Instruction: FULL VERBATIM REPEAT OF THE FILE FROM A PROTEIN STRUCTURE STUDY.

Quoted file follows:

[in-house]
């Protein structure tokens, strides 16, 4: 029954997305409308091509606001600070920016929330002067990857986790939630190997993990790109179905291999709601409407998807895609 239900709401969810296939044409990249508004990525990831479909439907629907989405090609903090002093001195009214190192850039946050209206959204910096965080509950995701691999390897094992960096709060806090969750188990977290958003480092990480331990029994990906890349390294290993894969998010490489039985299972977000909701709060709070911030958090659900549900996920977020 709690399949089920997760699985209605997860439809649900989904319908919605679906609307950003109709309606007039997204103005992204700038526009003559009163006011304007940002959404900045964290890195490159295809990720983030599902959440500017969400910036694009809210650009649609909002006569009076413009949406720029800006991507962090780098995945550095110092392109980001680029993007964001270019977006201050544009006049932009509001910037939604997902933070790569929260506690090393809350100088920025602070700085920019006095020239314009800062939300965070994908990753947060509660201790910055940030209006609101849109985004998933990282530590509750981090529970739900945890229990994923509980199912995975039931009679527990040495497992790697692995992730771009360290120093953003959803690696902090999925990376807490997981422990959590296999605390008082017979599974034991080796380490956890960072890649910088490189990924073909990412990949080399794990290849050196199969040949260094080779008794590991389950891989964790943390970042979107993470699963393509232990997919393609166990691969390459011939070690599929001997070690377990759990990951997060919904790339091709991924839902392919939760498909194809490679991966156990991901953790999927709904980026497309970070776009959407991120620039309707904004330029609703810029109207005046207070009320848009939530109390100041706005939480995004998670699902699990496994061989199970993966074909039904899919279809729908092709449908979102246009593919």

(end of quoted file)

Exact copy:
[in-house]
């Protein structure tokens, strides 16, 4: 029954997305409308091509606001600070920016929330002067990857986790939630190997993990790109179905291999709601409407998807895609 239900709401969810296939044409990249508004990525990831479909439907629907989405090609903090002093001195009214190192850039946050209206959204910096965080509950995701691999390897094992960096709060806090969750188990977290958003480092990480331990029994990906890349390294290993894969998010490489039985299972977000909701709060709070911030958090659900549900996920977020 709690399949089920997760699985209605997860439809649900989904319908919605679906609307950003109709309606007039997204103005992204700038526009003559009163006011304007940002959404900045964290890195490159295809990720983030599902959440500017969400910036694009809210650009649609909002006569009076413009949406720029800006991507962090780098995945550095110092392109980001680029993007964001270019977006201050544009006049932009509001910037939604997902933070790569929260506690090393809350100088920025602070700085920019006095020239314009800062939300965070994908990753947060509660201790910055940030209006609101849109985004998933990282530590509750981090529970739900945890229990994923509980199912995975039931009679527990040495497992790697692995992730771009360290120093953003959803690696902090999925990376807490997981422990959590296999605390008082017979599974034991080796380490956890960072890649910088490189990924073909990412990949080399794990290849050196199969040949260094080779008794590991389950891989964790943390970042979107993470699963393509232990997919393609166990691969390459011939070690599929001997070690377990759990990951997060919904790339091709991924839902392919939760498909194809490679991966156990991901953790999927709904980026497309970070776009959407991120620039309707904004330029609703810029109207005046207070009320848009939530109390100041706005939480995004998670699902699990496994061989199970993966074909039904899919279809729908092709449908979102246009593919």